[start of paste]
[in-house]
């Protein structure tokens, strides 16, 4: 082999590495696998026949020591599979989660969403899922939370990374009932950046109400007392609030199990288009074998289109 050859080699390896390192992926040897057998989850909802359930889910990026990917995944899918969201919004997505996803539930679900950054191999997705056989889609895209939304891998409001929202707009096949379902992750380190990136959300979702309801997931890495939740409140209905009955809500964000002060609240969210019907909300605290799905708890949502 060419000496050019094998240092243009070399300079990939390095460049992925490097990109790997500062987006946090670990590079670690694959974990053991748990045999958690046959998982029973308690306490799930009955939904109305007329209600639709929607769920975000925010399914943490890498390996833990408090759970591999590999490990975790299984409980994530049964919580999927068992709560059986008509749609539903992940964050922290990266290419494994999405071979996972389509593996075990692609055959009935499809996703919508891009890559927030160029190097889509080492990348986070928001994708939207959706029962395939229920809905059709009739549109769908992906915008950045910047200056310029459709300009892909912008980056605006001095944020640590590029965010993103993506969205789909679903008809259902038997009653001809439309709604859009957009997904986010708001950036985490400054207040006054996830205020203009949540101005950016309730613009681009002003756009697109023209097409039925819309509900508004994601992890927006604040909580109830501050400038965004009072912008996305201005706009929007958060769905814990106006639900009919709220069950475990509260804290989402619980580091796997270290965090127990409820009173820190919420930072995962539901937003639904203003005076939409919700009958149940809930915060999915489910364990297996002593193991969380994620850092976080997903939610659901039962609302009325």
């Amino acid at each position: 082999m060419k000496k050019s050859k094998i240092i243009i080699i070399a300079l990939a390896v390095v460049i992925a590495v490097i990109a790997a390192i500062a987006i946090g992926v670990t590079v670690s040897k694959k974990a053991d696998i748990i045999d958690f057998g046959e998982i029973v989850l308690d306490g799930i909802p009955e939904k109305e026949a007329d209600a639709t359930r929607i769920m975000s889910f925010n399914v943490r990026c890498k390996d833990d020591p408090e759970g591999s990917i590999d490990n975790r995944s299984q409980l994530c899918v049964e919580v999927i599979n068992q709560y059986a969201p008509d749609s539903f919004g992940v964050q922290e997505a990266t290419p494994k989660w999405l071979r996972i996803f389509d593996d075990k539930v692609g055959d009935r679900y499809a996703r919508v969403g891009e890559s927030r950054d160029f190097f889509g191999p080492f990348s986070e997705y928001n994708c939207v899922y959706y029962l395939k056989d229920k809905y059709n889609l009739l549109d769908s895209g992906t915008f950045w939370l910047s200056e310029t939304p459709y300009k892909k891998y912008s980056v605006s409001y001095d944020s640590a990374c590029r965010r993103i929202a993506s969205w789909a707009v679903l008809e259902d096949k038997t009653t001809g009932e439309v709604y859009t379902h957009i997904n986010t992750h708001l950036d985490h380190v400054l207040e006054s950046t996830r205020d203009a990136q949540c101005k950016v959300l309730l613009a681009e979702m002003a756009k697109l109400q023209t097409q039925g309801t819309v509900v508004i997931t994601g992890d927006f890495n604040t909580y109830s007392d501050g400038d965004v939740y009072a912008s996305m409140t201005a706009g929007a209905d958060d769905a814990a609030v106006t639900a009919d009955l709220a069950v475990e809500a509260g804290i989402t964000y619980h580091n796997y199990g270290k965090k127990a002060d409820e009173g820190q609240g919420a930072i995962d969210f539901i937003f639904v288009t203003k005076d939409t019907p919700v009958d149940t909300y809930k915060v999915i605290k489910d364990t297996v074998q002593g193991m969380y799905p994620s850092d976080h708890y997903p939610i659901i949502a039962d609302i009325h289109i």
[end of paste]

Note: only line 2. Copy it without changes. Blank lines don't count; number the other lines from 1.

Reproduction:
């Protein structure tokens, strides 16, 4: 082999590495696998026949020591599979989660969403899922939370990374009932950046109400007392609030199990288009074998289109 050859080699390896390192992926040897057998989850909802359930889910990026990917995944899918969201919004997505996803539930679900950054191999997705056989889609895209939304891998409001929202707009096949379902992750380190990136959300979702309801997931890495939740409140209905009955809500964000002060609240969210019907909300605290799905708890949502 060419000496050019094998240092243009070399300079990939390095460049992925490097990109790997500062987006946090670990590079670690694959974990053991748990045999958690046959998982029973308690306490799930009955939904109305007329209600639709929607769920975000925010399914943490890498390996833990408090759970591999590999490990975790299984409980994530049964919580999927068992709560059986008509749609539903992940964050922290990266290419494994999405071979996972389509593996075990692609055959009935499809996703919508891009890559927030160029190097889509080492990348986070928001994708939207959706029962395939229920809905059709009739549109769908992906915008950045910047200056310029459709300009892909912008980056605006001095944020640590590029965010993103993506969205789909679903008809259902038997009653001809439309709604859009957009997904986010708001950036985490400054207040006054996830205020203009949540101005950016309730613009681009002003756009697109023209097409039925819309509900508004994601992890927006604040909580109830501050400038965004009072912008996305201005706009929007958060769905814990106006639900009919709220069950475990509260804290989402619980580091796997270290965090127990409820009173820190919420930072995962539901937003639904203003005076939409919700009958149940809930915060999915489910364990297996002593193991969380994620850092976080997903939610659901039962609302009325």